"... For the Malaysian-Malay, his MALAY comes AHEAD of his Malaysian NATIONALITY, whereas for the Singaporean-Malay, one is FIRST a SINGAPOREAN, then a Malay."Excerpts: Read here for more
"... (There) seem to radiate a certain tension every time the issue of Malaysian-Malays and their brethren across the causeway (surfaced).
(Malaysian-Malays) believe that Malay identity is centered on a socio-politic defined by its leaders - a permutation of Umno elites, religious heads and royalty. This is an empirical definition post-1945.
(Malaysian-Malays) feel that all Malays are ‘one’ people, much in the way how the mainland Chinese leaders consider the 15 million diaspora of the ‘Nanyang’ to be citizens of a greater Chinese civilisation. This explains why they are ‘sensitive’ to the perceived fate of the Singaporean-Malay; a sensitivity that goes beyond the opportunistic rhetoric of Umno ministers.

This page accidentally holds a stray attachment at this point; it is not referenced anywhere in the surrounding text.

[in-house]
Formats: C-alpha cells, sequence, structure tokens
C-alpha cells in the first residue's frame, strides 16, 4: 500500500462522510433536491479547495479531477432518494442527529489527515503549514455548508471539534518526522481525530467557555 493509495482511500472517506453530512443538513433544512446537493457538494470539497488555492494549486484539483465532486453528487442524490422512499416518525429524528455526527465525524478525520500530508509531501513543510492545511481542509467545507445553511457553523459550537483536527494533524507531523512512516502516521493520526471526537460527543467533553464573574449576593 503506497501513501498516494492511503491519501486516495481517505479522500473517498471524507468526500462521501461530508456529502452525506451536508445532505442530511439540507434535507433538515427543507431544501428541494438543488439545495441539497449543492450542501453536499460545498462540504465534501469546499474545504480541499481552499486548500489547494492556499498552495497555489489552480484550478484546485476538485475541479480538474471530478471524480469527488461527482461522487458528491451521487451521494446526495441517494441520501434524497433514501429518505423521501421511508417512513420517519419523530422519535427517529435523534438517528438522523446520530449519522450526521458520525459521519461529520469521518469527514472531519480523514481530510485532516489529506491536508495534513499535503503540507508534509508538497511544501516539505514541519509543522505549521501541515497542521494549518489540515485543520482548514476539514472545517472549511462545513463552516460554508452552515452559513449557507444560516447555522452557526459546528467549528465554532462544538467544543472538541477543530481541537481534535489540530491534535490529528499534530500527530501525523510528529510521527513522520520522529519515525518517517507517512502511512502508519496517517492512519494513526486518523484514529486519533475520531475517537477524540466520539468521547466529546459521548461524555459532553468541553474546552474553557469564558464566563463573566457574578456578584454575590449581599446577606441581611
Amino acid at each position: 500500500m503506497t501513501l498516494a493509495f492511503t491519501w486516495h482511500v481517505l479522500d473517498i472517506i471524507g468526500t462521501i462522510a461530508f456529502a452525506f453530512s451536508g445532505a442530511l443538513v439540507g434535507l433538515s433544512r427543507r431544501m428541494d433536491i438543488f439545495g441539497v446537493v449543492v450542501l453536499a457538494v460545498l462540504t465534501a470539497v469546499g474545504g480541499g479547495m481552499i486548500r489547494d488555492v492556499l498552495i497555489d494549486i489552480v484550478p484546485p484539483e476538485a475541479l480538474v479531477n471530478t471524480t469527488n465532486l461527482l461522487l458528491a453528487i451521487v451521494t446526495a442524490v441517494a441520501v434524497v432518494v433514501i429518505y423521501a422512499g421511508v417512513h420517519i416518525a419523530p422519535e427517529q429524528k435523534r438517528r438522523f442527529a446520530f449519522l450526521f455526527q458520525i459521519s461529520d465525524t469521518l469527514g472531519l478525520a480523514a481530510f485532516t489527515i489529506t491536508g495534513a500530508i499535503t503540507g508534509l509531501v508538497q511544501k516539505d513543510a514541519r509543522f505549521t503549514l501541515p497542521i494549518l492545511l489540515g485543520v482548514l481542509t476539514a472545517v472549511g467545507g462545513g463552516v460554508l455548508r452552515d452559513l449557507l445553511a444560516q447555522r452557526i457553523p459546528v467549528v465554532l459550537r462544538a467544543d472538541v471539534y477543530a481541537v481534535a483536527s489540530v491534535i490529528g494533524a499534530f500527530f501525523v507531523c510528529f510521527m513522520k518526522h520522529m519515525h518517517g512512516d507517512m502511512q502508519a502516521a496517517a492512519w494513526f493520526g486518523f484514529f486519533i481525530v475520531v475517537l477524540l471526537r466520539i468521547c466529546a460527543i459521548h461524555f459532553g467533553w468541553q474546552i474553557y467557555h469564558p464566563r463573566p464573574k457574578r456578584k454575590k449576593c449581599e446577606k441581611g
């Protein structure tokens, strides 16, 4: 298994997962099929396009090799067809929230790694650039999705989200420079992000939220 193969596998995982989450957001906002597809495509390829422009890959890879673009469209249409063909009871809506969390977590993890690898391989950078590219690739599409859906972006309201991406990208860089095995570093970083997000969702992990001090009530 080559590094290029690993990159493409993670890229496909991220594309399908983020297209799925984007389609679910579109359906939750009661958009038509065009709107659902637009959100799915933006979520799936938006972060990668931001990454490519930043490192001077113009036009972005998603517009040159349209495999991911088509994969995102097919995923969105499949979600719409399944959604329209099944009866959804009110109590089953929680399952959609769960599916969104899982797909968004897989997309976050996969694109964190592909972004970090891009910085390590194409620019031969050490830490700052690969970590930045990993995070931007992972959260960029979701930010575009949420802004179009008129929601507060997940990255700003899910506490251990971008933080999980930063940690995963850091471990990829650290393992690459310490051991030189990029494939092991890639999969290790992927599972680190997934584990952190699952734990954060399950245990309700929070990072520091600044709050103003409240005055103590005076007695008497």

Ordinary Malays in Malaysia are most intrigued by the welfare and dilemmas facing Singapore’s Malay community, evidenced by their views on Malays in the Singapore Armed Forces, political representation and employment/business opportunities. At heart, there seems to be a widely-held belief that Singaporean Malays are somewhat marginalised.
On the other hand, Singaporean-Malays see themselves as a subset of a wider Singaporean national identity - a phenomenon since 1965. As such, they don’t necessarily feel displaced from the Malay motherland.
Singaporean Malays, while proud of their Malay culture and heritage, are not of like mind.
Through the decades, they have accepted the characteristics of Singapore’s multi-ethnic make up and go about their lives in a fashion that resembles the aspirations of a minority group in any given society.
In effect, they see more in common with other ethnic groups, minority or otherwise, by virtue of a shared immigrant past. Hence, there is a greater assimilation of the Bugis and Riau peoples into the Singaporean-Malay fold.
The Immigrant Mind
I suspect that the workings of an immigrant mind would escape most Malaysian-Malays - even the educated ones - in part because there are so few Malays as immigrants in other lands.
Apart from Singaporean-Malays, the only other community appears to be the Cape-Malays in South Africa. Furthermore, the values inherent in the Malaysian-Malays generally do not recognise immigrants as an admirable breed of people. This may be one reason why xenophobia is strong there yet less so in Singapore.